Winds of fortune: seven lords of virtue


The portly Asavean priest glided across the marble flagstones of the courtyard toward Tomas. Olybrius Pancratius, High Priest of the Outer Temple of Baddu, Initiate of the Three-fold Angle, Acolyte of the Weltsilver Chisel. The Asaveans did love their titles.

He wore a long, formal tunic under a polished mithril pectoral inlaid with tiny pieces of white granite that matched the statues flanking the portico. The little man beamed ear-to-ear, and enthusiastically welcomed the (slightly embarased) civil servant.

“I am very pleased you have come, Tomas.” he said in thickly accented Imperial. “Very pleased. Are you ready for the grand tour?”

Tomas disentangled himself with a little difficulty.

“Yes, I thought I would take you up on your offer to have a look at this temple of yours. You made it sound like a wonder of the ages. I have to admit, you were not exaggerating as much as I had thought.”

Olybrius beamed even wider.

“Thank you, thank you. It is exceptionally beautiful as you can see - but then it would never do for us to honour the God of Builders with anything less than the finest, most splendid building mortal hands might construct!”

Tomas winced inwardly. Despite nearly two years in Nemoria, he still found talk of gods and their temples discordant. Olybrius gestured for the civil servant to accompany him, and lead the way through the stone statue garden that surrounded the temple. It was indeed impressive - great white columns soared at least forty feet, supporting a great fresco showing the Asavean god engaged in various activities, primarily to do with construction and building. The craftsmanship was exquisite, Tomas could tell. Every angle perfect, every straight line immaculate. From his reading, he knew that the proportions of every element of the temple were carefully calculated to some esoteric geometry handed down by the priests of the god - the false god, he reminded himself.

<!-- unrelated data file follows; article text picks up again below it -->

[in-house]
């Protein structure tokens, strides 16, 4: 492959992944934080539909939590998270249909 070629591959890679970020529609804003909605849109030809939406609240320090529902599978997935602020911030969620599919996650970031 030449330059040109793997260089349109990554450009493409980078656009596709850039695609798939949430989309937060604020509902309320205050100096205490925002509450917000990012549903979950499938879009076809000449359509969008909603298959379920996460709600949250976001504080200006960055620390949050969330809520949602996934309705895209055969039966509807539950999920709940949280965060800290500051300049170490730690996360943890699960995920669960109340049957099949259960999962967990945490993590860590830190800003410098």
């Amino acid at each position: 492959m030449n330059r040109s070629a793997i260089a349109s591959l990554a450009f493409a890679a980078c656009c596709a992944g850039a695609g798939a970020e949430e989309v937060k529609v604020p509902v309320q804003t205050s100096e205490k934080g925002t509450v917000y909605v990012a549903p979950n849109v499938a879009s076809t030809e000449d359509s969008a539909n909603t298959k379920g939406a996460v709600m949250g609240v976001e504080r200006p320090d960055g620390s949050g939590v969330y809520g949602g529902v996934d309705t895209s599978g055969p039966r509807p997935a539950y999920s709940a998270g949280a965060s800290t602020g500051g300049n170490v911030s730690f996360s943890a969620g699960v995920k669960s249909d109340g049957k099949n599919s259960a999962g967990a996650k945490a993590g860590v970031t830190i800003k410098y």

They skirted a deep rectangular pool that occupied much of the central courtyard, where delicately calculated gets of water launched themselves into the air in a mathematically significant fashion.

The great stone doors that lead into the temple halls stood closed, which surprised the merrow civil servant a little. He expected Olybrius to lead him to a side entrance, but the priest quickened his pace slightly, and came to a halt at the bottom of the steps that swept up toward the portal. There was already a small crowd there. The priest placed one hand on Tomas’ elbow to stop him, and the pair waited.

“It is beautiful,” whispered Tomas. “Imposing. Impressive.”

Olybrius smiled indulgently. “For the fane of a heathen god, you mean? What would your dour priests say!”

Tomas was used to being teased by now. It never ceased to amaze him how lightly even a powerful and influential priest like Olybrius seemed to take his professed faith. Since their first meeting in the hot steam room of one of the bath houses near the embassy, the rotund little priest had regaled his Imperial guest with tales of political maneuvering and scandal rather than with parables or homilies about Baddu, God of Architects.

“I can appreciate the beauty, the art, without worrying about the state of my soul, you know. I’m surprised you haven’t making more of an effort to convert me.” said Tomas, only half joking.

Olybrius attempted to give his guest a frosty look as he pretended to be affronted.

“I would not dream of such a thing! A woman or a man’s faith is sacrosanct! Our temples exist to give aid and succor only to those who seek it out - we do not go looking for followers like a beggar seeking alms! The most sincere petitioner is the one who comes of their own accord. Or because they want something, as my father would often say. All we priests can do is demonstrate the many ways in which Baddu can help those who are truly deserving.”